Meantime, there is still the hardly incidental matter that when the GOP was trounced in 2008 one theory was the Republican candidates had spent too much time talking about who should be denied legal family status, while all of America’s families were facing economic uncertainty, if not downright hardship. When conservatives bounced back to deliver a "shellacking," as President Obama called it, to Democrats, the Tea Party was a major component of that sweeping victory... but the Tea Party, by and large, was also focused on economic issues rather than social issues.
The impression--one that has been growing for years now--is that Americans are less concerned with social questions like which rights to deny and which to reward, and which segments of society should enjoy the full suite of freedoms that theoretically belong to each American at birth. Rather, America’s voters want and need to know what practical, real-world solutions their leaders will implement to address practical, real-world problems--not largely imaginary boogeymen such as an ever-looming "culture of death."
Moreover, there’s room to question just how much space lies between the media sizzle of the political right’s schisms and the gristle. As the National Review Online noted, big-name politicians with a realistic shot at the nomination in 2012--Mitt Romney, Rick Santorum, and Tim Pawlenty among them--are hardly going to miss a chance to address the nation’s largest assemblage of their prospective constituents, whatever internecine food fights may be going on in the background. As for the fringe groups that have vowed not to attend, National Review Online reported, at least two--the Family Research Council and the Heritage Foundation--weren’t going to be in attendance anyway. But why spoil a good gay-bashing press release by admitting that a so-called "boycott" is for an event they planned to skip before the controversy got hot and the media started to make hay out of it?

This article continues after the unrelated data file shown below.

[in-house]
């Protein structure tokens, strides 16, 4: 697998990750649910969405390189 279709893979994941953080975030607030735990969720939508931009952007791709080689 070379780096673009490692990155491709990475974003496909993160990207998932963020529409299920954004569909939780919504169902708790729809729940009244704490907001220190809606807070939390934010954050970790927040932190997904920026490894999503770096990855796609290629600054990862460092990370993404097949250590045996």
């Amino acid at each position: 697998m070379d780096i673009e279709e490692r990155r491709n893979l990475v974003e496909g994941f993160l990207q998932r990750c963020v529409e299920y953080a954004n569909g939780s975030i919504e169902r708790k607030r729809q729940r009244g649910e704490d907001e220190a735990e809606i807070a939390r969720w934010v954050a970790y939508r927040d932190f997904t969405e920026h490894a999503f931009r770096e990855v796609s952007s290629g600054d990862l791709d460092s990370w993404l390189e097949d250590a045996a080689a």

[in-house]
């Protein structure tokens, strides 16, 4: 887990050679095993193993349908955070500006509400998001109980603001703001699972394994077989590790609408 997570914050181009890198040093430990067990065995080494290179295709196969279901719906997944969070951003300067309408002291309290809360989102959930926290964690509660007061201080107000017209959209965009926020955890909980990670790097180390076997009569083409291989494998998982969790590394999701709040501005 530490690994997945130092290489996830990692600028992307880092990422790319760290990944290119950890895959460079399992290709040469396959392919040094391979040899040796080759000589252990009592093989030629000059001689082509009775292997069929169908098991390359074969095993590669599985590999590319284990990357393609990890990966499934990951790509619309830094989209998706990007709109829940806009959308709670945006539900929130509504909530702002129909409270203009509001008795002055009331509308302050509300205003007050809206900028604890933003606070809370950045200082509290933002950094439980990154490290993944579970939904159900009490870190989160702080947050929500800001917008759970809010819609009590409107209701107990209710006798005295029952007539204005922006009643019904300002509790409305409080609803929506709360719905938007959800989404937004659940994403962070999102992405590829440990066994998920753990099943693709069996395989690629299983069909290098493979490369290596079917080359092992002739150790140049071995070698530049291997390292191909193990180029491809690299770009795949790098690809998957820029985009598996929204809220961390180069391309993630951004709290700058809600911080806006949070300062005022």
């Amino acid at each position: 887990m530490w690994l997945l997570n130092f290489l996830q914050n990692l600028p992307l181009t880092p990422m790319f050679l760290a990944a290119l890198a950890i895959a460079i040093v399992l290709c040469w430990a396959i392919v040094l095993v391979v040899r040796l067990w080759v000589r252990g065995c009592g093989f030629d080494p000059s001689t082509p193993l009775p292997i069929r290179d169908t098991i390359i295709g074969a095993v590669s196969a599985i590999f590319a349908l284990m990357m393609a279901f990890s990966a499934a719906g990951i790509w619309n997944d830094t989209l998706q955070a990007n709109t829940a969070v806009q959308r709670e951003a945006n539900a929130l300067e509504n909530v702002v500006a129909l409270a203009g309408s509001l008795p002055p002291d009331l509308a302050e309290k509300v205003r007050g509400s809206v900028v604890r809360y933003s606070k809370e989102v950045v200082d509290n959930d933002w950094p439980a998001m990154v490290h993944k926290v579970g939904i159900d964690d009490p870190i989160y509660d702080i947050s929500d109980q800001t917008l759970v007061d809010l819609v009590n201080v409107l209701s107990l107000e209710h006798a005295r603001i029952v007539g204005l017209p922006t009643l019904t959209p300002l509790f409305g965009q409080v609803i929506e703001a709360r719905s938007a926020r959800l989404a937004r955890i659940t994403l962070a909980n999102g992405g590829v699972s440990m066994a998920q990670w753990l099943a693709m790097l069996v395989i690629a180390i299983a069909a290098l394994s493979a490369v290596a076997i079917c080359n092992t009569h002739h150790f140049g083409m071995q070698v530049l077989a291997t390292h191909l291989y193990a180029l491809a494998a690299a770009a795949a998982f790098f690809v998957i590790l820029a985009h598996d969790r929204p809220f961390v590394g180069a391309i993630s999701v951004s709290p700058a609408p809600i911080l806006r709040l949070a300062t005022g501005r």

That said, there is a kernel of truth to the claim that even fiscal conservatives are concerned about social issues, the National Review Online noted. "Polling of voters who identified with the Tea Party movement suggested they are conservative on these issues, too, not just on the economy.... Contrary to conventional wisdom, American politics has not evolved beyond social issues."
Moreover, the GOProud flap ought not to be dismissed as another example of the right’s ongoing internal tensions--ongoing for decades--between its more extreme religious elements and its mainstream. "In the final analysis, GOProud may be doing conservatism a real service," the National Review Online posited. "The organization is helping a movement and party discern how to deal in a principled and prudent way with fundamental, personal issues in the political realm--in the contentious public square of a fallen world."